Steel Bridge


It was about this time of year I’d start looking out the school window and wishing I was walking the tracks, following the river to the fishing holes.

It was called Steel Bridge because it was the first one in the area not made of wood. That made it special. It had good fishing hole under it. The locals all had their secret ways to catch char in the spring and whitefish in the fall.

It’s still a crossing for the trains hauling coal to the coast to be shipped to China. A few locals still cast a line and drink beer. Some hide out under the pilings and further, towards town in the high brush beside Toby Creek. The tourists paddle canoes and kayaks under the steel with instructions to, ‘stay right’ in high water.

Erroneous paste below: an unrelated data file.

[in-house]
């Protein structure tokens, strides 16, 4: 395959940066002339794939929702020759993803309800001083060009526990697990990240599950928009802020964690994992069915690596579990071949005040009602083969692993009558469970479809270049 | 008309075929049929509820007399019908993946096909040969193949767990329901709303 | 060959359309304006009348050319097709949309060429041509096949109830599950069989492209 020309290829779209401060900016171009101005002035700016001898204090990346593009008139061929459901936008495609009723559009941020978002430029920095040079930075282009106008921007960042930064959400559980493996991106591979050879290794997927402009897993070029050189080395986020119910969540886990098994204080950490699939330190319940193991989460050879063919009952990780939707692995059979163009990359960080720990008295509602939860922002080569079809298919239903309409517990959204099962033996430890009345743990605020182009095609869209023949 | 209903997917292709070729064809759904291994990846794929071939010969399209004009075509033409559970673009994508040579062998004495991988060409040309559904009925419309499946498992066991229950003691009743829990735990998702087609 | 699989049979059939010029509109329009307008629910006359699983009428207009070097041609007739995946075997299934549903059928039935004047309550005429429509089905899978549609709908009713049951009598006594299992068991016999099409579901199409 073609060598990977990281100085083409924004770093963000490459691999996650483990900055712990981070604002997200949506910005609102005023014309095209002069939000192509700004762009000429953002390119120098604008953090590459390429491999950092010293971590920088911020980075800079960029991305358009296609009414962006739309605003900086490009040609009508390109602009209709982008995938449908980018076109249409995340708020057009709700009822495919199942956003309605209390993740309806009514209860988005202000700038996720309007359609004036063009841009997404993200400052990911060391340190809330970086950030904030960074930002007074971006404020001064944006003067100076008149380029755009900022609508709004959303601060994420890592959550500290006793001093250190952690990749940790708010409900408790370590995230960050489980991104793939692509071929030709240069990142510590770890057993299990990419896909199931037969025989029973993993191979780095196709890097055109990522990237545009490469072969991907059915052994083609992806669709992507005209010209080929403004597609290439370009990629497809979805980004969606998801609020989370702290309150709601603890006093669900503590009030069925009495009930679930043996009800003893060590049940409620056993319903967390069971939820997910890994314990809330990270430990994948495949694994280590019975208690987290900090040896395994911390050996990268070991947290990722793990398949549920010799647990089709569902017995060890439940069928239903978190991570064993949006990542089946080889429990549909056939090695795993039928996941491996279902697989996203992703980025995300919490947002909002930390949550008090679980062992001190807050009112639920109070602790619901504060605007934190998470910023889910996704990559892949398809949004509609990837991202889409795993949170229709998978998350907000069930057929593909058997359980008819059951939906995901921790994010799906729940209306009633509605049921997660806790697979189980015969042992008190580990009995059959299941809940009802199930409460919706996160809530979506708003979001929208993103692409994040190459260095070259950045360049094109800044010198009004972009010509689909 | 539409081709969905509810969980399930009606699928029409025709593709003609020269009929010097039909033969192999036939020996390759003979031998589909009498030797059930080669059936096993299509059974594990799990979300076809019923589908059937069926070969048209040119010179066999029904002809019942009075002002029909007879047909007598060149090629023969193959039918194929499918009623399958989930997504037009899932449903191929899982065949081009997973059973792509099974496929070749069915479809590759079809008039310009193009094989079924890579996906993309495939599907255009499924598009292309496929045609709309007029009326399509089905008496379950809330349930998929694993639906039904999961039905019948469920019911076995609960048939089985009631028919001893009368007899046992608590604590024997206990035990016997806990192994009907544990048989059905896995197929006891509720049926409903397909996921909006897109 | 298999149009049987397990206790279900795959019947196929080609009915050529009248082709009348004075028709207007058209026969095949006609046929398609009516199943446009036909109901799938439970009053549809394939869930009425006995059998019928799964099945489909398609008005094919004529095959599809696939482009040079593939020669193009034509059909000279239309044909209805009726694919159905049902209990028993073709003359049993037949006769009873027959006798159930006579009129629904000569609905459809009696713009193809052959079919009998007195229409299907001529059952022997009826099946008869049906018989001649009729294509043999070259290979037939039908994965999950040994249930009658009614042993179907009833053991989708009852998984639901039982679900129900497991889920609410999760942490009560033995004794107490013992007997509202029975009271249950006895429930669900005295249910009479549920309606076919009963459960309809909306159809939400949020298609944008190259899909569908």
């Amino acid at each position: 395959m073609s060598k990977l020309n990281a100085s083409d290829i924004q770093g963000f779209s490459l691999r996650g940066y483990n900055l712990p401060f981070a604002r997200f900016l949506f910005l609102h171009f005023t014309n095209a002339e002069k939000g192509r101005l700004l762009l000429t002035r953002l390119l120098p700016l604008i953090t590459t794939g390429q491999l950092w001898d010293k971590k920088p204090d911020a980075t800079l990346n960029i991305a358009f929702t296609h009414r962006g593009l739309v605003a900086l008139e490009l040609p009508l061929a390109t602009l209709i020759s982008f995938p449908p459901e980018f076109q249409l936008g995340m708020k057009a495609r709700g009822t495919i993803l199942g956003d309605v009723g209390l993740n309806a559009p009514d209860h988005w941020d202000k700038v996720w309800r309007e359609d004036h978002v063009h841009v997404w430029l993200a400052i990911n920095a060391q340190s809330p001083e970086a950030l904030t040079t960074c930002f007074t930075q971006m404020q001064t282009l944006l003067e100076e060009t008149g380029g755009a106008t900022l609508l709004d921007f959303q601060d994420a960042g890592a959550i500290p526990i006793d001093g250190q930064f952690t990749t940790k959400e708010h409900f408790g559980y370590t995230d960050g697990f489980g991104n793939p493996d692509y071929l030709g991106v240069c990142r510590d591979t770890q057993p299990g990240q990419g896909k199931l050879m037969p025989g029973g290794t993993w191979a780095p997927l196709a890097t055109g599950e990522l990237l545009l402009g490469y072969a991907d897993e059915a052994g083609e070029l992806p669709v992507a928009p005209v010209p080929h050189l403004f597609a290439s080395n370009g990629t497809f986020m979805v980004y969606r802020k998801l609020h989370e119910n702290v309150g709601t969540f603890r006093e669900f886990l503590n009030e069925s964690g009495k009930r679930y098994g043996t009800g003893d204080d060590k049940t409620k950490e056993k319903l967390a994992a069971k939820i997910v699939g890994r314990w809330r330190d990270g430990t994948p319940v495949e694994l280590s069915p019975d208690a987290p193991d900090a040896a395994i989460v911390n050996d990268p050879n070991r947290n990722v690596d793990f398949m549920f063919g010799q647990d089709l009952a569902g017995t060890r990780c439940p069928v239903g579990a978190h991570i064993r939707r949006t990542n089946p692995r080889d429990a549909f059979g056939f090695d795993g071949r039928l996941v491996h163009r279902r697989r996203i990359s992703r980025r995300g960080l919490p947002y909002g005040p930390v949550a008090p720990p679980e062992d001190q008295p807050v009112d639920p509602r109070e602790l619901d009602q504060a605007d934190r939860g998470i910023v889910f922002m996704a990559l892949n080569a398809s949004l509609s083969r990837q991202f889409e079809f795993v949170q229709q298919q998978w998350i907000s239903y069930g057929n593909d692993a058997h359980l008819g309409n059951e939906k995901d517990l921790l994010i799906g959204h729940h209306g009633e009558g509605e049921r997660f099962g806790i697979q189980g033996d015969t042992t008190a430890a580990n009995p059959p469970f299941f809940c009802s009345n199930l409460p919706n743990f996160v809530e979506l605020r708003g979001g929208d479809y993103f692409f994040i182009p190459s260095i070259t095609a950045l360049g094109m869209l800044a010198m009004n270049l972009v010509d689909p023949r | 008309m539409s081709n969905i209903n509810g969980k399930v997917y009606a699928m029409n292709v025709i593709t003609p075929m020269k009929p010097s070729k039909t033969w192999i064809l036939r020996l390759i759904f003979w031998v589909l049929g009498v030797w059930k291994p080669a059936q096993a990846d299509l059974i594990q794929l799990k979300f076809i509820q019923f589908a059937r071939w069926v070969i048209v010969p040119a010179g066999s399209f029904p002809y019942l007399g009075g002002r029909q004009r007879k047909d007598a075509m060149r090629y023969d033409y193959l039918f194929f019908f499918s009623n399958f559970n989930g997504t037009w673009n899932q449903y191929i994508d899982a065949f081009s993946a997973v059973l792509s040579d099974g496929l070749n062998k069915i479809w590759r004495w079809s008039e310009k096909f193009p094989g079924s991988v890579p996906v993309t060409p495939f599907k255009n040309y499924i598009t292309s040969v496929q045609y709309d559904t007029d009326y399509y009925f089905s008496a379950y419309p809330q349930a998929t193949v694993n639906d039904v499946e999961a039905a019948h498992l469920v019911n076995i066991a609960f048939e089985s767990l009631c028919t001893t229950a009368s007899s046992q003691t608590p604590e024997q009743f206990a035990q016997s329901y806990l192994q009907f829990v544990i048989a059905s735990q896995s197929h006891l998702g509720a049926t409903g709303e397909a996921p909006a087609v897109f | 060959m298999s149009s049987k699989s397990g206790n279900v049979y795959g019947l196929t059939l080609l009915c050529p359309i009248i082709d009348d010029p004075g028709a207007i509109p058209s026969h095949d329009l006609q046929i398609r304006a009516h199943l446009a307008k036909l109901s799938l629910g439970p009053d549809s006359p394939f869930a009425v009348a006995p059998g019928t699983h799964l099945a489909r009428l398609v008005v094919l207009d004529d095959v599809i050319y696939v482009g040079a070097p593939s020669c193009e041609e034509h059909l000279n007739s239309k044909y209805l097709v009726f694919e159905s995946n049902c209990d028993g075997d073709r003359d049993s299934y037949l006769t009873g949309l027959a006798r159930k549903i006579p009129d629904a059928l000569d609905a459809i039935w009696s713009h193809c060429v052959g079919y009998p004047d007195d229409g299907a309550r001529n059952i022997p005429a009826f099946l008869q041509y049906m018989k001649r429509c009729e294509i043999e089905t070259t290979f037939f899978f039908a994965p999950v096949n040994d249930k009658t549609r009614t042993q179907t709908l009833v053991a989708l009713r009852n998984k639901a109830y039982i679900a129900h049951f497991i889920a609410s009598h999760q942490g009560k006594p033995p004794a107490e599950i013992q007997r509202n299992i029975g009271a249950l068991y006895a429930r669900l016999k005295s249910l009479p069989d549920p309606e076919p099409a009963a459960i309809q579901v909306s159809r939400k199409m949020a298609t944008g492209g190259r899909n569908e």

Broken, oiled and cresote treated ties wait to be hauled away. I still walk the tracks and fish below the pilings. Willow saves branch after branch and barks at tourists the same as fish.

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